JoG wrote:Within a few minutes of the line being flushed after the IV was finished, my lips went numb, I couldn't swallow and felt like I was choking, my vision went blurry, I got an instant headache and felt dizzy, nausea, unable to walk unassisted, a weird rash appeared at the site of the IV, and I had 'pins and needles' (more like daggers and machetes, though) in my IV arm.
JoG wrote:I started my first of 8 rounds of Xelox chemo treatments on the 13th and the Oxaliplatin IV was a bit of a nightmare. Within a few minutes of the line being flushed after the IV was finished, my lips went numb, I couldn't swallow and felt like I was choking, my vision went blurry, I got an instant headache and felt dizzy, nausea, unable to walk unassisted, a weird rash appeared at the site of the IV, and I had 'pins and needles' (more like daggers and machetes, though) in my IV arm. The only thing that took away the pain in my arm was boiling hot heat packs. I also couldn't ingest anything that wasn't hot. This lasted for 3-4 days and has slowly subsided over the last 2 weeks, although occasionally mildly flares up again when I take the capecitabine tablets. I'm wondering if anyone else has had a reaction like mine and if it's gonna happen every time I have an IV? Is this a normal reaction? Or maybe just my body getting used to the chemo? I'm a little anxious about going through another 7 rounds like that! I kind of feel a little ripped off as I've been told by the medical team around me on numerous occasions that the chemo I'm on is mild/gentle and I should be able to just live my normal life...so far, that has not been the case! Any thoughts/advice/tips to get me through would be most appreciated
JoG wrote:Thanks for your replies. I've spoken to my oncologist who is adamant that what I went through is a normal reaction and won't give me anything else to counteract the severity of the symptoms other than to move the IV line....
* ...The feeling of difficulty swallowing, shortness of breath, jaw spasm, abnormal tongue sensation and feeling of chest pressure. This has been reported rarely (<5%). It generally starts within hours of Oxaliplatin infusion and often occurs upon exposure to cold. Avoiding exposure to cold (see self care tips below) helps to prevent this adverse reaction. Future Oxaliplatin infusions may be given over a longer time frame to help reduce the incidence.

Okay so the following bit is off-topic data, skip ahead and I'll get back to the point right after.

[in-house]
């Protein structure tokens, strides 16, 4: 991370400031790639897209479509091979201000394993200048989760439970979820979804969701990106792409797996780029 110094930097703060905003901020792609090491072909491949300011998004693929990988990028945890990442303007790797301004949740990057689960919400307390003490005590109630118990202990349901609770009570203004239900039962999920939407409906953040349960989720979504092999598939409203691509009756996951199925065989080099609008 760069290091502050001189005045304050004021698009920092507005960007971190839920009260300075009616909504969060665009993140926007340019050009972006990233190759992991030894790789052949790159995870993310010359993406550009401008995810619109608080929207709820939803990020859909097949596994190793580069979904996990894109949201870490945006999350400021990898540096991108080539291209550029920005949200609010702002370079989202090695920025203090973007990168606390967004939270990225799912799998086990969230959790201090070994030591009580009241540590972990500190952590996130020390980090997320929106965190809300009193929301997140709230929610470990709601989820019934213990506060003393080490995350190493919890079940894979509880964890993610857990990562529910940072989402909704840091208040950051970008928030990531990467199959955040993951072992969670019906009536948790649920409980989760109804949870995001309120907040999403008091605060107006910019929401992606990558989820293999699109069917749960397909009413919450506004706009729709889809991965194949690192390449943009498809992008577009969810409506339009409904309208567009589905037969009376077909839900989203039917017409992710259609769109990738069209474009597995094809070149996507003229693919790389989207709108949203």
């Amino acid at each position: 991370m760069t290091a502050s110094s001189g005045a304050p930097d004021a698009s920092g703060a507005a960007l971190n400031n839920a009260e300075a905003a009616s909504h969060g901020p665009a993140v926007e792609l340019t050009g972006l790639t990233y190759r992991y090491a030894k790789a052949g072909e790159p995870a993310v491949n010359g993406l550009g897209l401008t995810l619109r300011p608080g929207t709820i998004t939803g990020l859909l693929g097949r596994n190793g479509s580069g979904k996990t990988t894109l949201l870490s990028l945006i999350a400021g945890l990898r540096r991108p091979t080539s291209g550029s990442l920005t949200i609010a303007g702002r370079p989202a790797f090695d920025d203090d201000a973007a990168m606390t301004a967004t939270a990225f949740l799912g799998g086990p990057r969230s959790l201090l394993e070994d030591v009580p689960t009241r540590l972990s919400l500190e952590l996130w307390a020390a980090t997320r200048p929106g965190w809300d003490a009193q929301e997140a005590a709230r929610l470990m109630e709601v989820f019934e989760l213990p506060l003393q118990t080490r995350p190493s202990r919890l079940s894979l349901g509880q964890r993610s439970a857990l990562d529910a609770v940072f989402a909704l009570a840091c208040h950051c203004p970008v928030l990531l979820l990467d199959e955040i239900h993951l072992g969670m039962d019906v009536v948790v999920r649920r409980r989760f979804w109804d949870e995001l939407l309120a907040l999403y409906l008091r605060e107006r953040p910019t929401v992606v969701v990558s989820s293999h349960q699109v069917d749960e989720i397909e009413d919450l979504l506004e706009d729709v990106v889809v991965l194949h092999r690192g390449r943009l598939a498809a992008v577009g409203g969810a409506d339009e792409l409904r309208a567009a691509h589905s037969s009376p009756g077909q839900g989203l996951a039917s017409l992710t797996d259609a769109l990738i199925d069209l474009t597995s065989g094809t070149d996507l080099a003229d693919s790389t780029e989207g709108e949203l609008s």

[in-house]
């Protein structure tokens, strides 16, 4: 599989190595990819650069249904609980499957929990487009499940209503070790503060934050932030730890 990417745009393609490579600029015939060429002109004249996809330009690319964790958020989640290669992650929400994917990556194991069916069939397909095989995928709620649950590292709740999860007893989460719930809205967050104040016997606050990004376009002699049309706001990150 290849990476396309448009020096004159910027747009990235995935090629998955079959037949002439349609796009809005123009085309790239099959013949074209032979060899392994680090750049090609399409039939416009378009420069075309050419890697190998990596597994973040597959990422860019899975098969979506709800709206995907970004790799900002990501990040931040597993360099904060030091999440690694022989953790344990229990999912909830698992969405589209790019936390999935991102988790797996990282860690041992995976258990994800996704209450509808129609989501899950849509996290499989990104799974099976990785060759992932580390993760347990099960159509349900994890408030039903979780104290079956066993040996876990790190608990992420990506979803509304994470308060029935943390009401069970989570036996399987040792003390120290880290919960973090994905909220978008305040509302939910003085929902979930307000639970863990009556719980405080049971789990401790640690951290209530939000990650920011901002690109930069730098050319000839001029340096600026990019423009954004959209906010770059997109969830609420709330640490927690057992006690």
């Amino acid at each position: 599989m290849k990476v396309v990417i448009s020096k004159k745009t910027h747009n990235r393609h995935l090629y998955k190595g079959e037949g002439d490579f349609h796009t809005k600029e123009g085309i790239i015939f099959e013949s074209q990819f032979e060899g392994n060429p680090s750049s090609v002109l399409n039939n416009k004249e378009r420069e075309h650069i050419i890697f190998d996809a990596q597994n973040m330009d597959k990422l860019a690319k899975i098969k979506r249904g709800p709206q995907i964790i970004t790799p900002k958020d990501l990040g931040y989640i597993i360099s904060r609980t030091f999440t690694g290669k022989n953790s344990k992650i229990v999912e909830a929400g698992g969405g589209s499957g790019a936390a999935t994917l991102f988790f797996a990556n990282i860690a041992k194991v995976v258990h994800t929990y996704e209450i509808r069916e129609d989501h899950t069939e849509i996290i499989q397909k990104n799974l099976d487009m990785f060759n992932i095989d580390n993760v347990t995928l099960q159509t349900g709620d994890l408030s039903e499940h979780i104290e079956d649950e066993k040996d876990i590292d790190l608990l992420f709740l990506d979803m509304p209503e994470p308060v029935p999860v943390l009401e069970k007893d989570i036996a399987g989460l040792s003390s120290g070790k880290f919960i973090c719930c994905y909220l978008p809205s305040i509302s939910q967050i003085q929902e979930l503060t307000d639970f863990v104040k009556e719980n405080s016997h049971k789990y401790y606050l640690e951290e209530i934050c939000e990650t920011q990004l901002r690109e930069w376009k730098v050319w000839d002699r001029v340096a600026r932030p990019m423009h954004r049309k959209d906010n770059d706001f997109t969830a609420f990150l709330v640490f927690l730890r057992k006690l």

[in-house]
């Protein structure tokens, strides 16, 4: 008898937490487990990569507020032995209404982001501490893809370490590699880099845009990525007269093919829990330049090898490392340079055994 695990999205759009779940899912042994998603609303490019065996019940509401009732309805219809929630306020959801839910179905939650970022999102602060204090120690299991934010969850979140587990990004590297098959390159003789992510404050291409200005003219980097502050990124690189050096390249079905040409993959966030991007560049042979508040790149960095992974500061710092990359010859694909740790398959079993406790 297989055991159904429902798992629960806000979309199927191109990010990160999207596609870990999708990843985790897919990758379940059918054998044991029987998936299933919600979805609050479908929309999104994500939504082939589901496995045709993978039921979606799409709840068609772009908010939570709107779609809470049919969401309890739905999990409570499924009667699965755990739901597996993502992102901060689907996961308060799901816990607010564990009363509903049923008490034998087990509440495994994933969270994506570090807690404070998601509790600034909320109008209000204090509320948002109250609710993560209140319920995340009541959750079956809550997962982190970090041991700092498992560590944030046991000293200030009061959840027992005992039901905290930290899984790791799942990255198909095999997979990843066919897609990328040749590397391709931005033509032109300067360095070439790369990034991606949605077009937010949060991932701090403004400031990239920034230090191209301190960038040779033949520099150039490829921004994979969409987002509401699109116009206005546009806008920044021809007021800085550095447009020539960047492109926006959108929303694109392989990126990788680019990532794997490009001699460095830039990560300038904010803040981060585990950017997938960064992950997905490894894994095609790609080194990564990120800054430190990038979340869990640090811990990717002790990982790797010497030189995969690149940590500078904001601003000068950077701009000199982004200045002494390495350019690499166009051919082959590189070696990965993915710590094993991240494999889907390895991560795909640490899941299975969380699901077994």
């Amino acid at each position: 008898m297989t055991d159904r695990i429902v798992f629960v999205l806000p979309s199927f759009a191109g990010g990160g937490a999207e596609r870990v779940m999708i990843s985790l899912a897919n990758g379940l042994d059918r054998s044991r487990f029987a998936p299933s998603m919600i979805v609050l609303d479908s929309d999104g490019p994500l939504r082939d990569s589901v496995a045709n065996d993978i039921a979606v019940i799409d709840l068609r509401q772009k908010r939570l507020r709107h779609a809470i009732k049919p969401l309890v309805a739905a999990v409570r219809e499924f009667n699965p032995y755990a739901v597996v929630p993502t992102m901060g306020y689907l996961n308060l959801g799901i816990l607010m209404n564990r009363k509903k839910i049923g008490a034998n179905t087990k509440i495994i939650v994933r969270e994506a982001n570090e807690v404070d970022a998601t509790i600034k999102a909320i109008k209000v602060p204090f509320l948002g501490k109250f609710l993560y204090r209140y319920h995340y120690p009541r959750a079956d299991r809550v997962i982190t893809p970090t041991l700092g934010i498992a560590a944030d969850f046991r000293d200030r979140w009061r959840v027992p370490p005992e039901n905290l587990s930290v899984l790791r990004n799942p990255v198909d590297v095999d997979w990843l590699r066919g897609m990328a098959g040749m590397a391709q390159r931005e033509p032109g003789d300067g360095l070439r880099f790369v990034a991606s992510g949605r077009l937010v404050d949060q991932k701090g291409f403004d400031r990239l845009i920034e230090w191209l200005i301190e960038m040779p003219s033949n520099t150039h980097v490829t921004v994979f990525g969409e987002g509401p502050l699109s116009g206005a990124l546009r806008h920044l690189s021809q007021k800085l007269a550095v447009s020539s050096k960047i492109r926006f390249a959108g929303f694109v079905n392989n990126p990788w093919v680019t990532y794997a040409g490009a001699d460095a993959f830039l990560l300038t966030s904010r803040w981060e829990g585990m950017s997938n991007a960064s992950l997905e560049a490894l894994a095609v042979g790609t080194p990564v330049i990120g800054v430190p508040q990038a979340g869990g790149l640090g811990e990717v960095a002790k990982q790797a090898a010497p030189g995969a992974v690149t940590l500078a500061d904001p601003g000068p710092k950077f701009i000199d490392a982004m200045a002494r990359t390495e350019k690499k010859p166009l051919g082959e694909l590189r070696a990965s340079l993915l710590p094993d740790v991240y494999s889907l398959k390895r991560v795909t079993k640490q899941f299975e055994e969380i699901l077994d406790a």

There's another option that could be considered, namely spreading out the infusion time ovrr a longer period of time
JoG wrote:There's another option that could be considered, namely spreading out the infusion time ovrr a longer period of time
...Yep, I asked for that too...and she won't do it!! She refuses to change anything other than the location of the IV and the nausea drugs which won't help with the nerve pain.
EpiPen® (epinephrine) 0.3 mg and EpiPen Jr® (epinephrine) 0.15 mg Auto-Injectors are for the emergency treatment of life-threatening allergic reactions (anaphylaxis) caused by allergens, exercise, or unknown triggers; and for people who are at increased risk for these reactions. EpiPen and EpiPen Jr are intended for immediate self administration as emergency supportive therapy only. Seek immediate emergency medical treatment after use.
Epinephrine (Epipen) 0.3 mg IM prn allergic reaction
• If the patient develops a moderate to severe reaction, such as acute dyspnea or angioedema, and/or acute hypotension, stop protocol, follow ACLS guidelines to treat, use Epinephrine (Epipen) 0.3 mg IM for hypotension or glottic edema, and nebulized albuterol for bronchospasm. Discuss the event with the attending allergy physician on call. When the patient is stable, the protocol may be resumed (with allergist's guidance regarding the rate at which to restart and with revisions if necessary).
Now you know why people get a "port". It only took me one IV of that crap and I got a port. Why do you want to do this to yourself??
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